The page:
The approach that Gravity Sketch takes is to be “agnostic” in its approach, Sosanya said, meaning that it can be used from first sketch through to manufacturing; or files can be imported from it into whatever tooling software a company happens to be using; or designs might not go into a physical realm at any point at all: more recently, designers have been building NFT objects on Gravity Sketch.
One thing that it’s not doing is providing stress tests or engineering calculations, instead making the platform as limitless as possible as an engine for creativity. Bringing that too soon into the process would be “forcing boundaries,” Sosanya said. “We want to be as unrestricted as a piece of paper, but in the third dimension. We feed in engineering tools but that comes after you’ve proposed a solution.”
Although there are plenty of design software makers in the market today, there’s been relatively little built to address what Paredes Fuentes described as “spatial thinkers,” and so although companies like Adobe have made acquisitions like Allegorithmic to bring in 3D expertise, it has yet to bring out a 3D design engine. (Notable that an Adobe exec is investing here, too.)
“It’s highly difficult to build a geometry engine from the ground up,” Sosanya said. “A lot haven’t dared to step in because it’s a very complex space because of the 3D aspect. The tech enables a lot of things but taking the approach we have is what has brought us success.” That approach is not just to make it possible to “step into” the design process from the start through a 3D virtual reality environment (it provides apps for iOS, Steam and Oculus Quest and Rift), but also to use computers and smartphones to collaborate together as well.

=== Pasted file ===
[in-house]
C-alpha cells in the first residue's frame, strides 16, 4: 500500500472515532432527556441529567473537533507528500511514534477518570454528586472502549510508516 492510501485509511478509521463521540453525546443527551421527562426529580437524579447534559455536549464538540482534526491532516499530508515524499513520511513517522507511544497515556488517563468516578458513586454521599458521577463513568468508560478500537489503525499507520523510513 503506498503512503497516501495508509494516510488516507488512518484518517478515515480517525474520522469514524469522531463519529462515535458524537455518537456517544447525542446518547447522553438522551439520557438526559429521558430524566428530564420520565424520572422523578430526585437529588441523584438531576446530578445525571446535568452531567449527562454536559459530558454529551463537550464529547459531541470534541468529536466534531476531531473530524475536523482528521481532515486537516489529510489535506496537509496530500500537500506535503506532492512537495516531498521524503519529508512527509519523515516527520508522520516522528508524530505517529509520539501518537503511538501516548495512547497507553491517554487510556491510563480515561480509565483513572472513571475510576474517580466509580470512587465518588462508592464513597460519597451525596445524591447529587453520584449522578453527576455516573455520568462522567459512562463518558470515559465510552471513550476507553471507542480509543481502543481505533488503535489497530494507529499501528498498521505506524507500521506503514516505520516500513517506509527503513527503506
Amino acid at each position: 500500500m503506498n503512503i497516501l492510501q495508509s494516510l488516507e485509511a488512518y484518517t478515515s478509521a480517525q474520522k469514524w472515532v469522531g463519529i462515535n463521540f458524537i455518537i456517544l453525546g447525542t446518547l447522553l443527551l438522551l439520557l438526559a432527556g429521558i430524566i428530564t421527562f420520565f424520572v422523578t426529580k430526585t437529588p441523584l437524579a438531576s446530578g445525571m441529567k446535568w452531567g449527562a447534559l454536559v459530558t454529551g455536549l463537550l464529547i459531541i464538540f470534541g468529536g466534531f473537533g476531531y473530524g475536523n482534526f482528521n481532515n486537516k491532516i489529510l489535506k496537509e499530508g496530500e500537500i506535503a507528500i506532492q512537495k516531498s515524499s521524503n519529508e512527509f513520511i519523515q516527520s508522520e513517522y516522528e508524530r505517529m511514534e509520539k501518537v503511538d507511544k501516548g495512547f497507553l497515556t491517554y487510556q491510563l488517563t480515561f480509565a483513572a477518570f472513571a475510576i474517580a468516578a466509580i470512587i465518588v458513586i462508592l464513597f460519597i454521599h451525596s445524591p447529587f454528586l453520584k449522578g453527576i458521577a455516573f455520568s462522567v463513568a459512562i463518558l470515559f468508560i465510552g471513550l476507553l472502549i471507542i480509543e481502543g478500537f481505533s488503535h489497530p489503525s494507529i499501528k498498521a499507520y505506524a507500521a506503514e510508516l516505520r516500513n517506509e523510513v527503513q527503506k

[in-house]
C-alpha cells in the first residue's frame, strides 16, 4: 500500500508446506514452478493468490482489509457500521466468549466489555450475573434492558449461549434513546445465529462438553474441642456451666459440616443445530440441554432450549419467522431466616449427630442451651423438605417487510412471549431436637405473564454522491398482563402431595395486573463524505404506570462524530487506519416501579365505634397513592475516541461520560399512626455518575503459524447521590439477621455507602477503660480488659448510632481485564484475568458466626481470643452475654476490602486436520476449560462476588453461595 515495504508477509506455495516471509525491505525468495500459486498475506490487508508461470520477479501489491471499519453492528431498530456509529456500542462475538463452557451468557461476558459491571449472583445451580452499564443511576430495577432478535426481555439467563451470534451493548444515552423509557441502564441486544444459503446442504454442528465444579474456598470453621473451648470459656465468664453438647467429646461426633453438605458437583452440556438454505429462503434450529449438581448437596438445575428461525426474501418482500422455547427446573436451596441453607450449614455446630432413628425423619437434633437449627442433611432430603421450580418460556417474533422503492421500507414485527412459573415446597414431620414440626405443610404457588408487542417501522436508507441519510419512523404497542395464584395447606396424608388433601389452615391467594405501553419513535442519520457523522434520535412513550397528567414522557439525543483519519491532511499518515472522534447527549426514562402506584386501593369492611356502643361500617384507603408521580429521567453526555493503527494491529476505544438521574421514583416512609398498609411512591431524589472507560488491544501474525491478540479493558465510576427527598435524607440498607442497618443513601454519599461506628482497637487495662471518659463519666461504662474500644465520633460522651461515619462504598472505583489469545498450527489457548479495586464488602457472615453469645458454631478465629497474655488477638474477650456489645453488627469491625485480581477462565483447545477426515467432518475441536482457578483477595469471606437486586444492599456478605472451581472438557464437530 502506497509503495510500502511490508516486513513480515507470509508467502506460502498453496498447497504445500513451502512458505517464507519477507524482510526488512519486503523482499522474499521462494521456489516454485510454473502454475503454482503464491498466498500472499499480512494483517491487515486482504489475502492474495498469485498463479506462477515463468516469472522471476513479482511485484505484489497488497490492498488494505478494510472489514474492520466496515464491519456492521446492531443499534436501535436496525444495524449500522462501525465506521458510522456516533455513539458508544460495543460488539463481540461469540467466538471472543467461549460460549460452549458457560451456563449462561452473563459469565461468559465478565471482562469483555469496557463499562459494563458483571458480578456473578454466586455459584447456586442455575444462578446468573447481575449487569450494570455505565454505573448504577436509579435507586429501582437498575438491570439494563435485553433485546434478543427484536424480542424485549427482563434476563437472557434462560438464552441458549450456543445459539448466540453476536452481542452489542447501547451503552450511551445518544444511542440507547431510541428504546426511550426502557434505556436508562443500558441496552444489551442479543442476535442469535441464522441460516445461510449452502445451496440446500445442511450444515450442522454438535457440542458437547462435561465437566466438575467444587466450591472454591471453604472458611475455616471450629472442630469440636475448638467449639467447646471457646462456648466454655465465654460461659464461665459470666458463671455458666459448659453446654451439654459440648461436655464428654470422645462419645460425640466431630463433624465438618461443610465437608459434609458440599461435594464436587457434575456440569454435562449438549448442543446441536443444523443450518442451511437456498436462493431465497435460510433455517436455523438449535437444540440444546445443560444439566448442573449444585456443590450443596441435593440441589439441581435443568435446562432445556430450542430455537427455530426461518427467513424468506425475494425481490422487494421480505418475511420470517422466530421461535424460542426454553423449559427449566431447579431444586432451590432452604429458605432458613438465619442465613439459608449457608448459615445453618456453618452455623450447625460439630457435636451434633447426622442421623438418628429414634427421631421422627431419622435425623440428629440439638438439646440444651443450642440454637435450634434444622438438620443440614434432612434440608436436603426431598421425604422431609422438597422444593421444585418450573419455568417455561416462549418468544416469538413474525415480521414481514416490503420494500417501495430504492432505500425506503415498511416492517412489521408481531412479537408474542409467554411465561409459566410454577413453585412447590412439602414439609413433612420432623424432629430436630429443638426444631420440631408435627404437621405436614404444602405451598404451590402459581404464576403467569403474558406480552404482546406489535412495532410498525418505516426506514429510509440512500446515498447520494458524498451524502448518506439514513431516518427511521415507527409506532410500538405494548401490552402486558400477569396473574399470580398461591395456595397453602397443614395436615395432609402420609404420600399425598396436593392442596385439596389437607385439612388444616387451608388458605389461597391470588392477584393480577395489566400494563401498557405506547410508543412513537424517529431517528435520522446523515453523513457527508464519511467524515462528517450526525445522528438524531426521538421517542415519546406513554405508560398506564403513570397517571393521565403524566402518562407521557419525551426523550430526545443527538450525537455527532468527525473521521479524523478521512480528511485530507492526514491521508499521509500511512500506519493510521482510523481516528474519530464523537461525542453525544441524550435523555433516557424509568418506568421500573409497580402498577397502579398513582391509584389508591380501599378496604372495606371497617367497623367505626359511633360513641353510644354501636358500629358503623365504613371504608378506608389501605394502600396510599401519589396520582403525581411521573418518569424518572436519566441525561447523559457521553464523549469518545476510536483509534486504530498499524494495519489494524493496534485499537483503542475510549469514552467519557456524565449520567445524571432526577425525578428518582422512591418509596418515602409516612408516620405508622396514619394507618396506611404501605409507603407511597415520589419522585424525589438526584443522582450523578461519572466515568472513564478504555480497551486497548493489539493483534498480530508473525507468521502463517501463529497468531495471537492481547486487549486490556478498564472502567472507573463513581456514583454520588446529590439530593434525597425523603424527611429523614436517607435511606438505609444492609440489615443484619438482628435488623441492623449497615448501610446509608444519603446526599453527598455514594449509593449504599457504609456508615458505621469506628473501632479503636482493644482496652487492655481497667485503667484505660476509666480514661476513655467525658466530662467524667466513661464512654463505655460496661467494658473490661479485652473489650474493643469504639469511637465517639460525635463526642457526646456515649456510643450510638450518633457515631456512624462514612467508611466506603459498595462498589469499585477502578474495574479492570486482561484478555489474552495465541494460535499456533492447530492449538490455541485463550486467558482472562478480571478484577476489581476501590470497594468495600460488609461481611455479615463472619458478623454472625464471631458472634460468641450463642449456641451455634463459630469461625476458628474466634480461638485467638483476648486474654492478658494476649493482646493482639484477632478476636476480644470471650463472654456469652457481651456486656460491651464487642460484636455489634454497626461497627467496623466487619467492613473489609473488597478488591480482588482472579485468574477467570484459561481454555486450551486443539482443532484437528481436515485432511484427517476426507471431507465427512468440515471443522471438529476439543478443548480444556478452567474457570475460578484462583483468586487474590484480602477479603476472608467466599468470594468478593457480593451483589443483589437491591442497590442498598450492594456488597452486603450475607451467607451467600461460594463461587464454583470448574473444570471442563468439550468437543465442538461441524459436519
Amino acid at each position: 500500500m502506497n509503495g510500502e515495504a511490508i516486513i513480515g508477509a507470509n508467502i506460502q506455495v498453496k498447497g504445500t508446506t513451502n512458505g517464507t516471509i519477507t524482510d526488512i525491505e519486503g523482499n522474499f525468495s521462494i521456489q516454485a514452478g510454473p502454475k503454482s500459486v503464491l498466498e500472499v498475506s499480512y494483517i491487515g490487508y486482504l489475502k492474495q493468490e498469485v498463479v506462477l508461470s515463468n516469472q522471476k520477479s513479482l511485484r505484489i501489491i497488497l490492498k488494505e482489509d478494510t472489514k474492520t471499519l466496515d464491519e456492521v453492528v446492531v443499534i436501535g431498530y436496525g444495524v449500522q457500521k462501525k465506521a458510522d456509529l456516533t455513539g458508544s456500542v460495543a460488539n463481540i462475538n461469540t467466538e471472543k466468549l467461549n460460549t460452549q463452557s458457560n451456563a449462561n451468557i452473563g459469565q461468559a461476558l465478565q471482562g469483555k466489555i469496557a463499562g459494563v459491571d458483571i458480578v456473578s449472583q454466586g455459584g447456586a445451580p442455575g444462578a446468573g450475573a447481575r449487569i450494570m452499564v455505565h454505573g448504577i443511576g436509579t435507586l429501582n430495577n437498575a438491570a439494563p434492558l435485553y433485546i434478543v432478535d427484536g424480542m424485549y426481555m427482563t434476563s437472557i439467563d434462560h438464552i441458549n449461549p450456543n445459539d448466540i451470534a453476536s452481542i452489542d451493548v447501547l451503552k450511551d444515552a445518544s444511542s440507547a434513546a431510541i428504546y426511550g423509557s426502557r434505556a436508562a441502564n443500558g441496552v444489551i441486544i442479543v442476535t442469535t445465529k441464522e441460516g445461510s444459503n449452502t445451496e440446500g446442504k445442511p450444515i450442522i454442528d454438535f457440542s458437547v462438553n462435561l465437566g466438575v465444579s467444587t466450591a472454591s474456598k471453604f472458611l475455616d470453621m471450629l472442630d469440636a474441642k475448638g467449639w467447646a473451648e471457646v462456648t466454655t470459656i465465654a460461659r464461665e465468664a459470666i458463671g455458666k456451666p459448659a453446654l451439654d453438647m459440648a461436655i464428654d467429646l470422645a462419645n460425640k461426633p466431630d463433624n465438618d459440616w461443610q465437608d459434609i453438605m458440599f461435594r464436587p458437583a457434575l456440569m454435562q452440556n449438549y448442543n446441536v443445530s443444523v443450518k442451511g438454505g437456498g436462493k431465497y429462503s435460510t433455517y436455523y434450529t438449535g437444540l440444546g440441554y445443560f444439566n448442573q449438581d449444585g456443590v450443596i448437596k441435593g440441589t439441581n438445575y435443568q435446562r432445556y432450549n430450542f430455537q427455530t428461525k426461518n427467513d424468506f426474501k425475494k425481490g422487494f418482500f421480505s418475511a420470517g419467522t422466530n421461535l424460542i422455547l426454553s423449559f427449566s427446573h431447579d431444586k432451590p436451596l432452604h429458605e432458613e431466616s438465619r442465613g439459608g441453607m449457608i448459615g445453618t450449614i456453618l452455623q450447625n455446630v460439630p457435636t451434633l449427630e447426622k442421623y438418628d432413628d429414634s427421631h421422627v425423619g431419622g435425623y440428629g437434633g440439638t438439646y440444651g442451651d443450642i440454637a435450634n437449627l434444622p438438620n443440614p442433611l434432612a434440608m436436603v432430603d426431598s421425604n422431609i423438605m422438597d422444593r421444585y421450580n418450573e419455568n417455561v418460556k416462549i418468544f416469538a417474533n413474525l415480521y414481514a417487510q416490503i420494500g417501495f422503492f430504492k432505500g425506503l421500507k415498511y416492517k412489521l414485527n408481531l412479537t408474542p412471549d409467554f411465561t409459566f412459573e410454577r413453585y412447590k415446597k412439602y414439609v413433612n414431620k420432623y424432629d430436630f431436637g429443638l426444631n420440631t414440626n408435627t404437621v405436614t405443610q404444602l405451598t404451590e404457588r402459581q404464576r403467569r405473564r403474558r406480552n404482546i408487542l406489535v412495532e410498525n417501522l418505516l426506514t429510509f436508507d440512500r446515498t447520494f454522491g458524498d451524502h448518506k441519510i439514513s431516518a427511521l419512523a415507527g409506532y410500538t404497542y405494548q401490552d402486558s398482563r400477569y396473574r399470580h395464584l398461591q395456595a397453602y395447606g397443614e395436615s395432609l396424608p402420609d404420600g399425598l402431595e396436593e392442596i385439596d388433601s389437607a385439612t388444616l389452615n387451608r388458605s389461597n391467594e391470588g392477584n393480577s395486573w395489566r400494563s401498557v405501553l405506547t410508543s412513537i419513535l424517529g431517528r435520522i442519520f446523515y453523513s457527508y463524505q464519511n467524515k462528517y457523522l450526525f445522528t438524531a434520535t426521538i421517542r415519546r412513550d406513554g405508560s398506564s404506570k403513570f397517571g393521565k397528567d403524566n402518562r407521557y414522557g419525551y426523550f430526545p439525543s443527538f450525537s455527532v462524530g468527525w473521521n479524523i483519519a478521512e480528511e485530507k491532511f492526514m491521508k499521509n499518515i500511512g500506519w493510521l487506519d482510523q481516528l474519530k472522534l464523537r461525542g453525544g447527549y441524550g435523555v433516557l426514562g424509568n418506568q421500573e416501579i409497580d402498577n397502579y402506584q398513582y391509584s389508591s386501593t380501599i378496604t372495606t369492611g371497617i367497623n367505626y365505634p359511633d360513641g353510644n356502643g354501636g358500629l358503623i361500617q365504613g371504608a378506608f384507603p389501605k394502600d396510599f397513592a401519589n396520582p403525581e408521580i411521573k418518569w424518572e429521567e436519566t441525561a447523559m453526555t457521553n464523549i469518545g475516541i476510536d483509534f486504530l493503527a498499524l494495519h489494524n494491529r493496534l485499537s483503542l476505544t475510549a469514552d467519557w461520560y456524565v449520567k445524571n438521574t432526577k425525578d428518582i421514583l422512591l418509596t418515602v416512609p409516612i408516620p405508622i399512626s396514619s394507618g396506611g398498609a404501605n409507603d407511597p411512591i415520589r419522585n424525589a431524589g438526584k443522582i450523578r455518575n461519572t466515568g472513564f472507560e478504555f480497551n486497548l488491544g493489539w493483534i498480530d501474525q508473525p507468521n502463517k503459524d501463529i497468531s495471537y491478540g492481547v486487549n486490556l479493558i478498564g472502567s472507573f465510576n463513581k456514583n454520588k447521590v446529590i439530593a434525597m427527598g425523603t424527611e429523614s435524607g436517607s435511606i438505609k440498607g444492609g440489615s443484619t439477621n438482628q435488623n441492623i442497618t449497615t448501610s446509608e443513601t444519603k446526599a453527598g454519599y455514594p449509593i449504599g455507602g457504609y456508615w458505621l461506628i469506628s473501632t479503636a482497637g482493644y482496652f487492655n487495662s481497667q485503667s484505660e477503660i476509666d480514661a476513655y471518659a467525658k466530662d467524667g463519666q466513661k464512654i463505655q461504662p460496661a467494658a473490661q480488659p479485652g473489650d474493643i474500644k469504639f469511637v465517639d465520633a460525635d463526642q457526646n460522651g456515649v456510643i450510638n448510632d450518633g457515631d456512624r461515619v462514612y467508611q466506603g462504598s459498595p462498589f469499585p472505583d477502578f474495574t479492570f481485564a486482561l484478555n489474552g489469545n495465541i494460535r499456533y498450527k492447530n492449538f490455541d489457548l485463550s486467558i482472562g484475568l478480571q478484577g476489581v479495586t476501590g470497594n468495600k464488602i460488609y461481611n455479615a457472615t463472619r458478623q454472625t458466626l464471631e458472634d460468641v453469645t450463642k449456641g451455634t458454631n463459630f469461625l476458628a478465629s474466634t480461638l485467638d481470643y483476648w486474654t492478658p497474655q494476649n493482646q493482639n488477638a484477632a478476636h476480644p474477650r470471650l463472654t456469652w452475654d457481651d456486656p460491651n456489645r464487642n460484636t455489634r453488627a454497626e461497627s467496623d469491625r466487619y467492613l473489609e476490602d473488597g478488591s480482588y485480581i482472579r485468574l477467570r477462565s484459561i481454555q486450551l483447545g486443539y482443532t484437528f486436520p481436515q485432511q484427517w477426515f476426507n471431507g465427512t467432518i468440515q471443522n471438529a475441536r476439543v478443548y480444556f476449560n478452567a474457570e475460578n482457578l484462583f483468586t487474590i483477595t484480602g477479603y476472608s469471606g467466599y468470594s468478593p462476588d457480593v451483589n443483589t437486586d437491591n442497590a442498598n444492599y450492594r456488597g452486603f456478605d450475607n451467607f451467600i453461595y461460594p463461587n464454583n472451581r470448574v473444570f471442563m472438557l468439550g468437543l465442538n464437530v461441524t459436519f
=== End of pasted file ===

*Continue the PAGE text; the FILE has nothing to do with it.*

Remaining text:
While a lot of the target is to bring tools to the commercial world, Gravity Sketch has also found traction in education, with around 170 schools and universities also using the platform to complement their own programs. It said that revenues in the last year have grown four-fold, although it doesn’t disclose actual revenue numbers. Some 70% of its customers are in the U.S.
The investment will be used to continue developing Gravity Sketch’s LandingPad collaboration features to better support the non-designer stakeholders essential to the design process — a reflection of Gravity Sketch’s belief that greater diversity in the design industry and more voices in the development process will result in better performing products on the market. Companies — including the likes of Miro and Figma — have already disrupted the 2D space, enabling teams to co-create and collaborate quickly and inclusively in online workspaces, and now Gravity Sketch’s inclusive features are set to shake up the 3D environment. The funds will also be used to enhance the platform’s creative tools and scale the company’s sales, customer success and onboarding teams.
“In today’s climate, online collaboration tools have emerged as a necessity for businesses that want to stay agile and connect their teams in the most interactive, authentic and productive way possible,” said Harry Nelis, a partner at Accel, in a statement. “Design is no different, and we’ve been blown away by Gravity Sketch’s innovative, forward-looking suite of collaboration design tools that are already revolutionising workflows across numerous industries. Moreover, we expect that 3D design — coupled with the advent of virtual reality — will only grow in importance as brands race to build the emerging metaverse. The early organic traction and tier one brands that Oluwaseyi, Daniela and the Gravity Sketch team have already secured as customers are extremely impressive. We’re excited to partner with them and help them realise their dream of a more efficient, sustainable and democratic design world.”